Preview Own's Doc on One of America's Most Exclusive & Historically Significant African American Communities

24 December 2014 10:21 AM, PST

Here's a first look at the upcoming new Own documentary, "Sag Harbor," which explores one of America's most exclusive and historically significant African-American beach communities.  The 1-hour special, which premieres on Saturday, January 3 at 10 pm Et/Pt, takes viewers on an unprecedented journey inside, featuring the locale's current homeowners, including popular restauranteur and lifestyle pioneer, B. Smith. Located in the heart of New York's The Hamptons, the tight knit enclave was established as a refuge from racism in the early 20th century. With the recent housing boom, this once all African American neighborhood is now fighting to hold on to its »

- Tambay A. Obenson

Permalink | Report a problem


Learn About Jazz With This 46-Minute Cannonball Adderley-Narrated 'A Child's Introduction to Jazz' (1961)

24 December 2014 9:30 AM, PST

It's X-Mas eve, so not much to report on today, as you'd expect. It seems like a perfect day to share something like this... In short, in 1961, jazz alto saxophonist of the hard bop era of the 1950s and 1960s, Julian “Cannonball” Adderley - remembered for his 1966 single "Mercy Mercy Mercy," and for his work with on one of Miles Davis' most appreciated albums, "Kind of Blue" (1959) - narrated a children’s introduction to jazz music, titled "A Child’s Introduction to Jazz."  While it was made for the kiddies, I think it can also be appreciated by adults who need an intro to the art form. Documenting the major styles and great »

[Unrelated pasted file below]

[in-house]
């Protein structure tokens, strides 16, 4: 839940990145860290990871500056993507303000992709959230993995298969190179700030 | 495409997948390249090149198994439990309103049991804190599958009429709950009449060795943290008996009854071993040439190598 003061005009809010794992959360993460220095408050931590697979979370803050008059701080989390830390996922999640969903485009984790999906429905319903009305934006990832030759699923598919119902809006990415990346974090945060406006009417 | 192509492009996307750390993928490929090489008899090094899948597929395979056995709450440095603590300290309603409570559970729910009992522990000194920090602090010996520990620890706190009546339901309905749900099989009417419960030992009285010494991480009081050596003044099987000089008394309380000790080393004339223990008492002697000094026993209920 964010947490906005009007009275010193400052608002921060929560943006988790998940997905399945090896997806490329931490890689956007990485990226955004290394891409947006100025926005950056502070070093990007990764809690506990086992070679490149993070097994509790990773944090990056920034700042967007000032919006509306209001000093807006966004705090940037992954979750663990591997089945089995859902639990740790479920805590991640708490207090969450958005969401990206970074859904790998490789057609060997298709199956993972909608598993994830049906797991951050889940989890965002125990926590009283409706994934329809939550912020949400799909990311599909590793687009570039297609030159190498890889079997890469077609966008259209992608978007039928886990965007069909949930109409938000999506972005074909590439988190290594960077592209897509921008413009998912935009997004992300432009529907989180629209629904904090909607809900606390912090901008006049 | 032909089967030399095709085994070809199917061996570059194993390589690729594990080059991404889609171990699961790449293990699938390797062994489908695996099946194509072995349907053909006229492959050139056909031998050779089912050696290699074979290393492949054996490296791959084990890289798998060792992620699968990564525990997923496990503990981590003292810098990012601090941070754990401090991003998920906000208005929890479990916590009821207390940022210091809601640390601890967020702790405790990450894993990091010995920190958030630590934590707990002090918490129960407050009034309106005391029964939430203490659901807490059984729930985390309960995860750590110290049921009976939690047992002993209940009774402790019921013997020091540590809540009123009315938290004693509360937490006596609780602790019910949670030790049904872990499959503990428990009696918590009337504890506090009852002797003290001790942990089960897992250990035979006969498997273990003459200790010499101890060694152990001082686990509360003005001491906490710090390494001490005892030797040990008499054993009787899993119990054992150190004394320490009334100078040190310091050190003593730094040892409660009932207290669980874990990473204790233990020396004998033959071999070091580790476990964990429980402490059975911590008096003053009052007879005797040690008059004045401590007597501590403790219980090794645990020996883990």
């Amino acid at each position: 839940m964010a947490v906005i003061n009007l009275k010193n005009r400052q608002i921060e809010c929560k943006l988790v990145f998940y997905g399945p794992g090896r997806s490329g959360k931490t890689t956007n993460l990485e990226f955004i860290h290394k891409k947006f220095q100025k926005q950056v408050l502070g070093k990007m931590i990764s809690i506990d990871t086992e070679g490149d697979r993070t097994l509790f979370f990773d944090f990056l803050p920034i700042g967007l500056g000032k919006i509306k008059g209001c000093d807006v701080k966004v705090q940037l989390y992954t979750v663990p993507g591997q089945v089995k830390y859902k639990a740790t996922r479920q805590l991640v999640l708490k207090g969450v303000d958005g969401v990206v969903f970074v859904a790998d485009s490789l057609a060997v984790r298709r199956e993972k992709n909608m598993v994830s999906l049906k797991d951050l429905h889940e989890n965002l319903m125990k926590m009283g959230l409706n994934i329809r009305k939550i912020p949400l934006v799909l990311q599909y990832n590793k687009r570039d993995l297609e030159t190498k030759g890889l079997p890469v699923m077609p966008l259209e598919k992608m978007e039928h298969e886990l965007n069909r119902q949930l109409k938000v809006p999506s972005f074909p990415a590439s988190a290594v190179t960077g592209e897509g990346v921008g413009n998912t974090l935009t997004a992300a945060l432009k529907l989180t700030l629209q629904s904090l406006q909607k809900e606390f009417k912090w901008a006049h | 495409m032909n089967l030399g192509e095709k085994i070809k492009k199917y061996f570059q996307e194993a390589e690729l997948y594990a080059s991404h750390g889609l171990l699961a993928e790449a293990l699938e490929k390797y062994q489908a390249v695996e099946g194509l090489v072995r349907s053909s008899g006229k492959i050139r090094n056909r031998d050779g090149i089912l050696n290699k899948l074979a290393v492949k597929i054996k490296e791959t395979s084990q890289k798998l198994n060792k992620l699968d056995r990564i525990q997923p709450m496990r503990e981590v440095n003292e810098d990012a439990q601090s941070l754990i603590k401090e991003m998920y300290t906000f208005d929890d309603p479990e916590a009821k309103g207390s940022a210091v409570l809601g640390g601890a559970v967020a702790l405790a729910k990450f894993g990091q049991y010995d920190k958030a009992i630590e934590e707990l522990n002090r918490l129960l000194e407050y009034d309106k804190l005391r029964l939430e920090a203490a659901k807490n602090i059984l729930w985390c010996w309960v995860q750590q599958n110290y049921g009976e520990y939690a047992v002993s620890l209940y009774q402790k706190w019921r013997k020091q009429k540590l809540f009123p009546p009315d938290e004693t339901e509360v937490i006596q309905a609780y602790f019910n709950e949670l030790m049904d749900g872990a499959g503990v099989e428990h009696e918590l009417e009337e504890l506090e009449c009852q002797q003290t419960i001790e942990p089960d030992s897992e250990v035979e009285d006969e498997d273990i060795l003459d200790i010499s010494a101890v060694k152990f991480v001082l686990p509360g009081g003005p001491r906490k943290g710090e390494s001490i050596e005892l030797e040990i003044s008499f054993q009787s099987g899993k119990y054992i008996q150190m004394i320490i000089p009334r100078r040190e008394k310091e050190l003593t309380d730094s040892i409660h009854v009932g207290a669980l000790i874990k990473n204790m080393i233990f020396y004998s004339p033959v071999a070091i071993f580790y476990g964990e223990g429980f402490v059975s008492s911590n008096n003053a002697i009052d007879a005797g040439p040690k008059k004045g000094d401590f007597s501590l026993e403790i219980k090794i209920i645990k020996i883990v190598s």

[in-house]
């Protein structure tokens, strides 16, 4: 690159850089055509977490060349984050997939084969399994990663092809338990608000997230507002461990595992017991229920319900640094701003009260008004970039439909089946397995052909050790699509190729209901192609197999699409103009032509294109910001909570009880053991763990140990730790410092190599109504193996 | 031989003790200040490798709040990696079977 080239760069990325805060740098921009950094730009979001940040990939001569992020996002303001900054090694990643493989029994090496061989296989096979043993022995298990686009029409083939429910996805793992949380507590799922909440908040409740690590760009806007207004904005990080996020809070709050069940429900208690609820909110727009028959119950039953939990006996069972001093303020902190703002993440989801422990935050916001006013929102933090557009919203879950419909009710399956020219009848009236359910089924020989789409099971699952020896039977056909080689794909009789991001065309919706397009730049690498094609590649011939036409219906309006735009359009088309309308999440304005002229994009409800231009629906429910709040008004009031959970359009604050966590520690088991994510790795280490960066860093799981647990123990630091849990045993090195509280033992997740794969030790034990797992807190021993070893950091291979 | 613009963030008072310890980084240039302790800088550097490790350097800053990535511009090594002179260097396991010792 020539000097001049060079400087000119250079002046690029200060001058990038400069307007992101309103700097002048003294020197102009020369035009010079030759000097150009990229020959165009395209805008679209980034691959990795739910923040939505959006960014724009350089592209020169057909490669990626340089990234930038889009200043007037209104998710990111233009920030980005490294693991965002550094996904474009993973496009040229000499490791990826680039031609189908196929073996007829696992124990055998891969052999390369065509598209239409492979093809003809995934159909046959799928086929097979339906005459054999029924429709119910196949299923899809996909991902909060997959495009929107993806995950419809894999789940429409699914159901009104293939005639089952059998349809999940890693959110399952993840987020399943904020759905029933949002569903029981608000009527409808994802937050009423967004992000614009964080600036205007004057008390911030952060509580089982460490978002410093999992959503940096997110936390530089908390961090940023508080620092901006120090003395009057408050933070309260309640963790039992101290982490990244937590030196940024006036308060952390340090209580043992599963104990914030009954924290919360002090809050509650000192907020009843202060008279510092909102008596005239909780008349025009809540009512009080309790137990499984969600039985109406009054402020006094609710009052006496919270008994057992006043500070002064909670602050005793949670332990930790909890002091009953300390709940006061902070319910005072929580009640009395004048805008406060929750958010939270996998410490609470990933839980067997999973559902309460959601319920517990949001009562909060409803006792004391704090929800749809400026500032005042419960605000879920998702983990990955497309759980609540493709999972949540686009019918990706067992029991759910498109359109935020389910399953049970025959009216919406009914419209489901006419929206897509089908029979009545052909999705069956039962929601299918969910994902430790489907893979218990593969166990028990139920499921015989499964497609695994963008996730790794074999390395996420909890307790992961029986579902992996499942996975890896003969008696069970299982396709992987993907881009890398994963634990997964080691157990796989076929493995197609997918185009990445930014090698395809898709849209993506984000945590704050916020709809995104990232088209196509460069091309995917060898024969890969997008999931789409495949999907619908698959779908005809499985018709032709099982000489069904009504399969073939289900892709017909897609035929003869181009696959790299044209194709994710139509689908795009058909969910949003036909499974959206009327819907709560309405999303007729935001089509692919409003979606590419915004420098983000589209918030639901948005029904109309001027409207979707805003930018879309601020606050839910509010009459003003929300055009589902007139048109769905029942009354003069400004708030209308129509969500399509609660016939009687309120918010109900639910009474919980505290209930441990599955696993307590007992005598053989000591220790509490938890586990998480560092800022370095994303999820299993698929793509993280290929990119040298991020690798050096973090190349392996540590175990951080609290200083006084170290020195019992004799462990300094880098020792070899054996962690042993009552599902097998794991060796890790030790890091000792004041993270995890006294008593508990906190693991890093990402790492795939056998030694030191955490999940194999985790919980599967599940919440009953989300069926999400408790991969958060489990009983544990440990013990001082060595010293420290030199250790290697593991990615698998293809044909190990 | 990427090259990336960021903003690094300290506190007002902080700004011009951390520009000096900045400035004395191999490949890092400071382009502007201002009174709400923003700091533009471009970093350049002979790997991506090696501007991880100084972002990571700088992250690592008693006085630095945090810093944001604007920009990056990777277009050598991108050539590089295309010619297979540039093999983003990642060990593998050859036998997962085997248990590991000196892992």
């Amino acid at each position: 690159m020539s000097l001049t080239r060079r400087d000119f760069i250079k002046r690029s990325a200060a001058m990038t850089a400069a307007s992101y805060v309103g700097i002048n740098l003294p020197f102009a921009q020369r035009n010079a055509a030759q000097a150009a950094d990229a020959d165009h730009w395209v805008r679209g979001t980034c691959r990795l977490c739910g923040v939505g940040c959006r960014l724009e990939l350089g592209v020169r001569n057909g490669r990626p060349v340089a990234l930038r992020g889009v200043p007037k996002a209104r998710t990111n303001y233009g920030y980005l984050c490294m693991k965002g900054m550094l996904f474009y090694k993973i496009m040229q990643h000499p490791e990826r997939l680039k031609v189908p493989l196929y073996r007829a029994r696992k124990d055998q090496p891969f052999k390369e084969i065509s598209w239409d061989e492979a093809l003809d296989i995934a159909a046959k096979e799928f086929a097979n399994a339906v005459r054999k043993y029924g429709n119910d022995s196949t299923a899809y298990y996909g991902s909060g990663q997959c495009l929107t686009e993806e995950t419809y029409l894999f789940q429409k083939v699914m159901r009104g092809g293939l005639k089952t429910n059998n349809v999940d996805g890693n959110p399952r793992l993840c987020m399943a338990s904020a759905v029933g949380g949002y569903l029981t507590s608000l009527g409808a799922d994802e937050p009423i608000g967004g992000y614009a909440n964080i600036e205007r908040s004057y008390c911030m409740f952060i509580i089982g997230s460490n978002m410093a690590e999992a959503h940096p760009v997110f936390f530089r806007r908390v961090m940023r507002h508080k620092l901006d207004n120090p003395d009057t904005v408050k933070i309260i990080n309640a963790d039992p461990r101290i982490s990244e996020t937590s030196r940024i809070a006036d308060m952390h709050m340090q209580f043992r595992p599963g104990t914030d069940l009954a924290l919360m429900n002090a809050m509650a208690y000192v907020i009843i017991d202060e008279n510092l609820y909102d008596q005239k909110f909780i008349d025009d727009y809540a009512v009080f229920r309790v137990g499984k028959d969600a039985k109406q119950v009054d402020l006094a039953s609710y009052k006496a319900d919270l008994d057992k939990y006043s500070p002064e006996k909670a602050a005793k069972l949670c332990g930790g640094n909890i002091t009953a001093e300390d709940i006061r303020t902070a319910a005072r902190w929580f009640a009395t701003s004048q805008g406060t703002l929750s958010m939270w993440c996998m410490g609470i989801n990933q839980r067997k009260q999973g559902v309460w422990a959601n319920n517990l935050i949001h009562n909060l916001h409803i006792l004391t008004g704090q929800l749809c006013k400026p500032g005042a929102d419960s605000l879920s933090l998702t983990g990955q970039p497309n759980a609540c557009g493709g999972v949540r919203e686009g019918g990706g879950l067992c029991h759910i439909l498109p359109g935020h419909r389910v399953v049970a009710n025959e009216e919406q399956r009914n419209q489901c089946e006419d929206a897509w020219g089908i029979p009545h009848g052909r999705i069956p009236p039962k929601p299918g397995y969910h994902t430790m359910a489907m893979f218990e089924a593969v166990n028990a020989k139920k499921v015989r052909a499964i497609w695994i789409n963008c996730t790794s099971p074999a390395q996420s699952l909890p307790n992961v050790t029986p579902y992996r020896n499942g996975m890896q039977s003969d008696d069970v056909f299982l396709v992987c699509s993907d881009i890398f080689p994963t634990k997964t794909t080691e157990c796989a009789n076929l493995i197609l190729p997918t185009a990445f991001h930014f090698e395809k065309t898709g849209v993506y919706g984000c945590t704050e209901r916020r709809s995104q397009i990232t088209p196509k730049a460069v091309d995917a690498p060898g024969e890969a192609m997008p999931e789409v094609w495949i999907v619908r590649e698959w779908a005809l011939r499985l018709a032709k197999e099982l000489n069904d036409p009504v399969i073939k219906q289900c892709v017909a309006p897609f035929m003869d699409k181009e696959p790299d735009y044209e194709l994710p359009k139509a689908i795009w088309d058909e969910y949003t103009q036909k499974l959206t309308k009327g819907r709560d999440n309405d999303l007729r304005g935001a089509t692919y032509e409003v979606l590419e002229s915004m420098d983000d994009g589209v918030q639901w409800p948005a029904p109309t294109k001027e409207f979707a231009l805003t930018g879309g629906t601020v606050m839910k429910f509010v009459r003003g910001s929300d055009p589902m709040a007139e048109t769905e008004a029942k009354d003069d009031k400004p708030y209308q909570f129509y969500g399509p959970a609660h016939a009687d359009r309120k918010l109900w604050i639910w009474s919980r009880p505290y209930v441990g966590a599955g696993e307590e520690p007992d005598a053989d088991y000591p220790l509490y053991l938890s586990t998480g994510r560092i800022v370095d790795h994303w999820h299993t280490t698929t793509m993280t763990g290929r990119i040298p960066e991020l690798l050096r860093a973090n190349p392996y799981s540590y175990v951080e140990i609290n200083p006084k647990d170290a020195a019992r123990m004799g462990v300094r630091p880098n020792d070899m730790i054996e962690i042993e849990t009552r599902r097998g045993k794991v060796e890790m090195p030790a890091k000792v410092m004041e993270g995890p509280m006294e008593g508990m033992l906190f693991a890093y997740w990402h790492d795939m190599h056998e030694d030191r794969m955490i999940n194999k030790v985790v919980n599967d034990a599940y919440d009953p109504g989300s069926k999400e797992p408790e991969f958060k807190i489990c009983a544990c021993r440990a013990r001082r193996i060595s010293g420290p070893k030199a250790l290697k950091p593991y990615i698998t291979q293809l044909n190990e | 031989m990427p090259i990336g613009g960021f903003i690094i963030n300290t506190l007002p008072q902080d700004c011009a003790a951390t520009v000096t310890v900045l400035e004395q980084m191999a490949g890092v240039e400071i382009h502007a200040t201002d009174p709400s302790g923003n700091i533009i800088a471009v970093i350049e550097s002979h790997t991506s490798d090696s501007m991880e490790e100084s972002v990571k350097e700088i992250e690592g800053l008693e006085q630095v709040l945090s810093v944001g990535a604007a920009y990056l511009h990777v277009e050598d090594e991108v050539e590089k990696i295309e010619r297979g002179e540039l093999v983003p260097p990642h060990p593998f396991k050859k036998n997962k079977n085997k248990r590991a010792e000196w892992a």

- Tambay A. Obenson

Permalink | Report a problem


Denzel Washington Is One of Hollywood's Most Overpaid Stars, According to Forbes

24 December 2014 8:23 AM, PST

I’m not sure just how useful these Forbes lists really are (and there are many of them every year), but we certainly are entertained by them – at least, I am. This time around, we’re presented with a list of the 10 most overpaid Hollywood stars. To create the list, Forbes says that it looked at the 100 biggest stars in Hollywood. To qualify, each actor had to have starred in at least three movies that opened in more than 500 theaters, over the last five years. They then calculated a return-on-investment number for each star by dividing total income on the three films by the star’s total compensation, including up-front salaries and earnings from DVD and TV sales. »